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Babylon 5: “War Without End”

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“War Without End” (season three, episodes 16 and 17; originally aired 5/13/1996 and 5/20/1996)


“He is the closed circle.”

This is how Jeffrey Sinclair, the returning hero of Babylon 5, is described by the only character to know what his destiny is at the start of “War Without End.” It’s a reference to his place in time, as the character from the present who goes back to change time, which always happens, no deviations.


The “closed circle” also applies to the episode as a whole, however. Back in the first season, Babylon 5 suddenly and amazingly increased its stakes with “Babylon Squared,” an episode that screamed “THIS SHOW IS GOING PLACES! PAY ATTENTION!” At some point, the huge amounts of time-travel-based foreshadowing used in the season-one episode had to have a payoff. That’s what “War Without End” is for—resolving what came before.

Part of that payoff is the mystery of Commander Sinclair, which was most expressly detailed in “Babylon Squared,” when he was told “you have… a destiny!”—a destiny in which he is referred to as “The One.” But, as a closing montage makes clear, there were several other moments where this was foreshadowed in the first season. We needed a resolution for Sinclair at a grand plot level, but also in terms of smaller plot bits. Of course, it was good for him at a character level as well—perhaps my favorite moment in the two-parter is when Sheridan is zapped away from the crew, and Sinclair immediately moves into the leadership role in the most literal possible fashion, by sitting in the captain’s chair of the White Star.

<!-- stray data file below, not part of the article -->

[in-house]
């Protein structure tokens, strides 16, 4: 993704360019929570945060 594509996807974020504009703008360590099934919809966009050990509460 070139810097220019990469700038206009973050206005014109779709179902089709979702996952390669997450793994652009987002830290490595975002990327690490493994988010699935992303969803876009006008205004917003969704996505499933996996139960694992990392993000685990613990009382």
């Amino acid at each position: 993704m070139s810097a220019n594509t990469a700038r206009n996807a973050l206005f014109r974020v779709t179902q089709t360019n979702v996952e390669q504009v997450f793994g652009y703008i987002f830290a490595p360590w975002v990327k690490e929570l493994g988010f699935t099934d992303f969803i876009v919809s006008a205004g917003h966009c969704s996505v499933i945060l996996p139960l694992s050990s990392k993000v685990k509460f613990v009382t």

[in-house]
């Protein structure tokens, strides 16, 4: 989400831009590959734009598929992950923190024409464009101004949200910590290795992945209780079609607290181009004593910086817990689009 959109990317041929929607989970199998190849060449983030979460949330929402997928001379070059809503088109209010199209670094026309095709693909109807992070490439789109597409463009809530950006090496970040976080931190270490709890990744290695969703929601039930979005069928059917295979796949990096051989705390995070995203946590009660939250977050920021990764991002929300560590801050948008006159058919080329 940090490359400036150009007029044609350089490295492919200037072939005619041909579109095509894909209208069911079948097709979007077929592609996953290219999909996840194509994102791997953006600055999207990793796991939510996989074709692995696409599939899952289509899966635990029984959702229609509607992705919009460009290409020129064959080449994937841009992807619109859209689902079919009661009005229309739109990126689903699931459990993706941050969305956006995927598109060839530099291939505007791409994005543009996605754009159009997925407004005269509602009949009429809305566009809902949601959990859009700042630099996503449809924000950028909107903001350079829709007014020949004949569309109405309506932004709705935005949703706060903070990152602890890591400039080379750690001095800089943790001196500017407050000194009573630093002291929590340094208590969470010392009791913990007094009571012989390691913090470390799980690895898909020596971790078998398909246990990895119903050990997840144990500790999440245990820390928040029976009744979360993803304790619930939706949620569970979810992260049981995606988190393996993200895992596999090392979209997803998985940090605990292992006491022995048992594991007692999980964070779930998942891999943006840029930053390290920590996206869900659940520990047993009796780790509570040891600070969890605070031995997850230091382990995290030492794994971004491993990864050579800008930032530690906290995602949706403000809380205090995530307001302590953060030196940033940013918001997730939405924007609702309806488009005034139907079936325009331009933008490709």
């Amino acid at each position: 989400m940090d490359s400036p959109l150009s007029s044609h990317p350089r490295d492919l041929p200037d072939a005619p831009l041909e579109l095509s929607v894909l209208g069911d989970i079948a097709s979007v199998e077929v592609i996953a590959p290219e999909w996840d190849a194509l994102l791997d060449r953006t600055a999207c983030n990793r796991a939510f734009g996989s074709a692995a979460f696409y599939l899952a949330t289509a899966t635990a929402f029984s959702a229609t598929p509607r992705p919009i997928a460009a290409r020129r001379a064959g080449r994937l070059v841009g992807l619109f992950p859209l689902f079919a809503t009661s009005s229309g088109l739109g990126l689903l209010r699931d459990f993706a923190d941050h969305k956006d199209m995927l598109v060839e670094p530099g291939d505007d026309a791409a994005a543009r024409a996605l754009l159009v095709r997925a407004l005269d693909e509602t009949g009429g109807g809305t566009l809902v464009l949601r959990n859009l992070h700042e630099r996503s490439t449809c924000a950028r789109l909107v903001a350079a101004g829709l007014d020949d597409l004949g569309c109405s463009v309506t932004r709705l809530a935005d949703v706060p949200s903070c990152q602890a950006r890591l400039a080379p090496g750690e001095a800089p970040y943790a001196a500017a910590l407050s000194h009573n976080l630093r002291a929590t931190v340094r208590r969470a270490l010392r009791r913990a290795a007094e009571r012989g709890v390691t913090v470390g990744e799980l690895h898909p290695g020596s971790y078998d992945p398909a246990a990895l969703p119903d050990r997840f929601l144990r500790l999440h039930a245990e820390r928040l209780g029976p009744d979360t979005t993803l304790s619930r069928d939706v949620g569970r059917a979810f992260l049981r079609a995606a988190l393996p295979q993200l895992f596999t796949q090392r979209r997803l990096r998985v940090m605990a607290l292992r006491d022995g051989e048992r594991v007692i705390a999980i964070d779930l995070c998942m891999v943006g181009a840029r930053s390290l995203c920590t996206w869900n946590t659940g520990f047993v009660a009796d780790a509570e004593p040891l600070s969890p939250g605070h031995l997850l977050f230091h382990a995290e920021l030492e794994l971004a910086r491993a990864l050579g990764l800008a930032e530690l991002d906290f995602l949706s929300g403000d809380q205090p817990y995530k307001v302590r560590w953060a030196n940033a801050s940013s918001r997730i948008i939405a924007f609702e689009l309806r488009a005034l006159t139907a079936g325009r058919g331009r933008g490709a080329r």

There’s just one slight problem: All of these resolutions aren’t terribly interesting. “Babylon Squared” was the middle part of an epic story we had no idea was headed in that direction. “War Without End” fills that part of the story in, with a lot of explanation at the start, the flip side of the middle, which shows how Babylon 4 got to be in its crisis mode, and then more explanation at the end. In other words, “War Without End” falls victim to what The A.V. Club’s Todd Vanderwerff recently described as “the clockwork universe” problem. Almost everything in “War Without End” exists to resolve what came before in “Babylon Squared,” which itself exists, at a literal level, to create the mysteries that needed resolution.


To be fair, part of the issue is the way we watch television now. When “War Without End” first aired, it was a ridiculously exciting and momentous moment for the show. Finally Sinclair was back! Finally we’d find out what happened to Babylon 4! Two of the show’s greatest mysteries, the sources of years of anticipatory speculation, a rare two-part episode—it had to be good and important (and it was).

But time has been unkind to that kind of anticipation. If this is your first time, you’re probably watching at a quicker pace than a season per year, so the amount of anticipation is much lower. Or if you, like me, are re-watching, you know what’s going to happen, and the big surprise, that Sinclair travels back in time to become the Minbari prophet Valen, is a huge part of the point of the episode.


This is a large part of the reason why I have an aversion to time travel and certain kinds of alternate-dimension plotlines. The focus on causality, on why different events lead to certain outcomes, means that the events themselves—the plot—is heightened to the point of taking over the narrative as a whole. And if that time-travel story is serialized over multiple installments of a story, then it demands constant consideration for the plot. That time-travel plot itself then becomes its own motive—the characters steal Babylon 4 because they know they have to do that, because they’d already done it. Thus only the action matters, not who’s doing it or why they’re doing it. So if, instead of watching the episode, you were to tell someone “Sinclair guest stars, and joins the B5 crew as they steal Babylon 4 and send it back in time to win the last Shadow War, with Sinclair becoming Valen” you’d have almost the entire episode covered.

But then there’s Londo.